“Americans are far more aggressive in trying to save the lives of tiny premature babies. In some of the world’s most advanced nations where governments run the health care system, prematurely born infants are viewed as too expensive. It is just not cost effective to allow them to be born,” notes Gregory Dattilo, coauthor of Your Health Matters (Alethos Press 2006, $24.95).

Socialization Hurts

According to Tevi Troy, a senior fellow at the Hudson Institute, a U.S. move toward a more socialized system could erode the incentives that drive innovation in drugs, devices, and information technology here.

“The unlocking of the human genome and knowledge of the micro-level determinants of human health, health informatics and the thousands of records that help us understand what works, and personalized medicine are in jeopardy with price controls and additional fees,” said Troy.

Dr. Richard Reece, a consultant to several innovation-focused health care companies, agrees the reform plans under consideration in Washington could suppress innovation.
“Many of the new innovations, especially in medical devices, are tied to new business models for reducing costs and improving quality”, said Reece. “These devices are often developed or adopted in creative ways by small primary physician groups to save costs by reducing the need for recourse to specialists. Small physician groups can barely afford to set aside the time and financial resources to organize their practices for new technology and will be adversely affected when costs of equipment rise as a result of taxes charged on medical devices.”

Undermining Innovation

According to Grace-Marie Turner, president of Galen Institute, which recently held a conference on health care innovation in Washington, DC, the proposed health care reforms will centralize decision-making within the government and create a climate of uncertainty.

“Comparative effectiveness research will add another layer of uncertainty and costs for emerging biotech companies on top of compliance with FDA rules,” said Turner. “Medical devices such as implantable defibrillators have already encountered obstacles due to a preference for lower rates of compensation by Medicare, and health care reforms will extend these disincentives for innovation.”

Jason Hwang, executive director of the Innosight Institute, a health care consulting firm in Massachusetts, agrees.

“Innovation is possible when patients have choices and are empowered to make decisions,” said Hwang. “The proposed health care mandates and comparative effectiveness research based government decision-making will undermine innovation.”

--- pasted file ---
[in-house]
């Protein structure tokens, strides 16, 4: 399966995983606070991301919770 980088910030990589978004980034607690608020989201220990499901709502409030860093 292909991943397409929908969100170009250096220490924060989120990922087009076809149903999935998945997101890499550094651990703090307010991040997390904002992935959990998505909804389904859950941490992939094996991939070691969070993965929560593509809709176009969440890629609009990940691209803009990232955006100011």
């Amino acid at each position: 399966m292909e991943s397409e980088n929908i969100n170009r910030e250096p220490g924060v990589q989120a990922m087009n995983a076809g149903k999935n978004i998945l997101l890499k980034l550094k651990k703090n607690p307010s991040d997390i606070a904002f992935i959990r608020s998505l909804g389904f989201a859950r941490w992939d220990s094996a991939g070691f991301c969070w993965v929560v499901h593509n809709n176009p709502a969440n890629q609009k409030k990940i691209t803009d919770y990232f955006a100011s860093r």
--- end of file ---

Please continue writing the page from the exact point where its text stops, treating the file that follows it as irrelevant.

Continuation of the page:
Kishore Jethanandani ( writes from San Francisco.

Online Resources:“Bending the Productivity Curve: Why America Leads the World in Medical Innovation,” Cato Institute:


Dale B. Halling said...

The report is absolutely correct that a socialized medical system will hurt medical innovation. Unfortunately, the article does not mention the negative effects of socializing our inventions, medical and otherwise. The U.S. has weakened its patent laws significantly since 2000 and this is hurting medical innovation and innovation generally in the US.

The key to US innovation, including medical innovation is a thriving entrepreneurial start-up ecosystem. Unfortunately, since 2000 we have passed a number of laws and regulations that are killing innovation in the US. Technology start-up companies are built on intellectual capital, financial capital, and human capital. All three of the pillars have been under attack since 2000. Our patent laws have been weakened reducing the value of intellectual capital. Sarbanes Oxley has made it impossible to go public reducing financial capital for start-ups and the FASB rules on stock options have made it harder to attract human capital to start-ups. My forthcoming book The Decline and Fall of the American Entrepreneur: How Little Known Laws and Regulations are Killing Innovation, explains these problems in more detail. For a preview see

muebles en fuenlabrada said...

This cannot work in fact, that is what I consider.